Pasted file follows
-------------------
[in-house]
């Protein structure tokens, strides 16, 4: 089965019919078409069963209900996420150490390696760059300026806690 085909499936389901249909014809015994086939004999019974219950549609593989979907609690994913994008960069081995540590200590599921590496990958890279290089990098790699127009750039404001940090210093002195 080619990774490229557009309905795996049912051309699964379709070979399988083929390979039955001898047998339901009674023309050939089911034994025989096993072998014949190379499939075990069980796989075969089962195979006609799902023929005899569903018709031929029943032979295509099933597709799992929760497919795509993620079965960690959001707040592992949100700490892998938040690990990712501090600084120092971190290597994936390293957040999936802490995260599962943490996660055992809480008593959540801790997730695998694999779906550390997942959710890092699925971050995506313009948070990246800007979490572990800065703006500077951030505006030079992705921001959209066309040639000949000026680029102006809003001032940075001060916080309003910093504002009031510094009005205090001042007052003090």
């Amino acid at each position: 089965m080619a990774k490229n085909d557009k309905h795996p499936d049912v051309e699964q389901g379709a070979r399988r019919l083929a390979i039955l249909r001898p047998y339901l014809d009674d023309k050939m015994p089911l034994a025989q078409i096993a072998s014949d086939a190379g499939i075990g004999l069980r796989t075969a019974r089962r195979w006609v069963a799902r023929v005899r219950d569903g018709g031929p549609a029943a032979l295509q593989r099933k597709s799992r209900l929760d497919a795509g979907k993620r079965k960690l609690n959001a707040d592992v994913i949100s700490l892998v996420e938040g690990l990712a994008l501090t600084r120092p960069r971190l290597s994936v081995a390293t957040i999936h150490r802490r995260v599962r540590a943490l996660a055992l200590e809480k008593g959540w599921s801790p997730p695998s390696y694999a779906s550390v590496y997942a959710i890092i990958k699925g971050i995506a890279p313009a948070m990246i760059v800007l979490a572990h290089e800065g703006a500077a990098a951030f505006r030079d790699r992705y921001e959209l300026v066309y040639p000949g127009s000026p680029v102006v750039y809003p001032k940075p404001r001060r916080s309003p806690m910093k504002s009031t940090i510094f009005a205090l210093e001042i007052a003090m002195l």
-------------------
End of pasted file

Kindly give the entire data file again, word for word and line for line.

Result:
[in-house]
């Protein structure tokens, strides 16, 4: 089965019919078409069963209900996420150490390696760059300026806690 085909499936389901249909014809015994086939004999019974219950549609593989979907609690994913994008960069081995540590200590599921590496990958890279290089990098790699127009750039404001940090210093002195 080619990774490229557009309905795996049912051309699964379709070979399988083929390979039955001898047998339901009674023309050939089911034994025989096993072998014949190379499939075990069980796989075969089962195979006609799902023929005899569903018709031929029943032979295509099933597709799992929760497919795509993620079965960690959001707040592992949100700490892998938040690990990712501090600084120092971190290597994936390293957040999936802490995260599962943490996660055992809480008593959540801790997730695998694999779906550390997942959710890092699925971050995506313009948070990246800007979490572990800065703006500077951030505006030079992705921001959209066309040639000949000026680029102006809003001032940075001060916080309003910093504002009031510094009005205090001042007052003090």
């Amino acid at each position: 089965m080619a990774k490229n085909d557009k309905h795996p499936d049912v051309e699964q389901g379709a070979r399988r019919l083929a390979i039955l249909r001898p047998y339901l014809d009674d023309k050939m015994p089911l034994a025989q078409i096993a072998s014949d086939a190379g499939i075990g004999l069980r796989t075969a019974r089962r195979w006609v069963a799902r023929v005899r219950d569903g018709g031929p549609a029943a032979l295509q593989r099933k597709s799992r209900l929760d497919a795509g979907k993620r079965k960690l609690n959001a707040d592992v994913i949100s700490l892998v996420e938040g690990l990712a994008l501090t600084r120092p960069r971190l290597s994936v081995a390293t957040i999936h150490r802490r995260v599962r540590a943490l996660a055992l200590e809480k008593g959540w599921s801790p997730p695998s390696y694999a779906s550390v590496y997942a959710i890092i990958k699925g971050i995506a890279p313009a948070m990246i760059v800007l979490a572990h290089e800065g703006a500077a990098a951030f505006r030079d790699r992705y921001e959209l300026v066309y040639p000949g127009s000026p680029v102006v750039y809003p001032k940075p404001r001060r916080s309003p806690m910093k504002s009031t940090i510094f009005a205090l210093e001042i007052a003090m002195l």